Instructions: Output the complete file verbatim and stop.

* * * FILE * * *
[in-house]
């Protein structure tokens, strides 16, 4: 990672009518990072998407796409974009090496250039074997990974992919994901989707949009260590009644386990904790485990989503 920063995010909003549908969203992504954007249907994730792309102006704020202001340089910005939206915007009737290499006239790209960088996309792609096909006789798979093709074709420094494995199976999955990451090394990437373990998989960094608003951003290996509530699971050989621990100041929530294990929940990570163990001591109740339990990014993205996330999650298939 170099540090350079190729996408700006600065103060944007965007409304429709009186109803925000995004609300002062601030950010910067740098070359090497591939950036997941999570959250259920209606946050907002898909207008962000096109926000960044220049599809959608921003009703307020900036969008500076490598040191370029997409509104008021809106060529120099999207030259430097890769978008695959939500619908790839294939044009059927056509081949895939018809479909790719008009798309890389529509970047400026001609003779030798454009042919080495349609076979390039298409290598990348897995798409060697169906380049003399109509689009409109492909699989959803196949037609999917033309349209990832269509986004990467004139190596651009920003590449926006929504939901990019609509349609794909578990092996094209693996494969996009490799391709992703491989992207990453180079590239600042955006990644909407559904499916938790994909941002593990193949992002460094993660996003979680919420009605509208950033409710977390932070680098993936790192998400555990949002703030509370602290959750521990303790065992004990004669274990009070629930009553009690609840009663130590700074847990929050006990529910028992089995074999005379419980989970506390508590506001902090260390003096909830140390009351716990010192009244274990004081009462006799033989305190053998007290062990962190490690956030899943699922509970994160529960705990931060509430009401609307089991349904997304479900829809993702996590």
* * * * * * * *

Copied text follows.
[in-house]
């Protein structure tokens, strides 16, 4: 990672009518990072998407796409974009090496250039074997990974992919994901989707949009260590009644386990904790485990989503 920063995010909003549908969203992504954007249907994730792309102006704020202001340089910005939206915007009737290499006239790209960088996309792609096909006789798979093709074709420094494995199976999955990451090394990437373990998989960094608003951003290996509530699971050989621990100041929530294990929940990570163990001591109740339990990014993205996330999650298939 170099540090350079190729996408700006600065103060944007965007409304429709009186109803925000995004609300002062601030950010910067740098070359090497591939950036997941999570959250259920209606946050907002898909207008962000096109926000960044220049599809959608921003009703307020900036969008500076490598040191370029997409509104008021809106060529120099999207030259430097890769978008695959939500619908790839294939044009059927056509081949895939018809479909790719008009798309890389529509970047400026001609003779030798454009042919080495349609076979390039298409290598990348897995798409060697169906380049003399109509689009409109492909699989959803196949037609999917033309349209990832269509986004990467004139190596651009920003590449926006929504939901990019609509349609794909578990092996094209693996494969996009490799391709992703491989992207990453180079590239600042955006990644909407559904499916938790994909941002593990193949992002460094993660996003979680919420009605509208950033409710977390932070680098993936790192998400555990949002703030509370602290959750521990303790065992004990004669274990009070629930009553009690609840009663130590700074847990929050006990529910028992089995074999005379419980989970506390508590506001902090260390003096909830140390009351716990010192009244274990004081009462006799033989305190053998007290062990962190490690956030899943699922509970994160529960705990931060509430009401609307089991349904997304479900829809993702996590």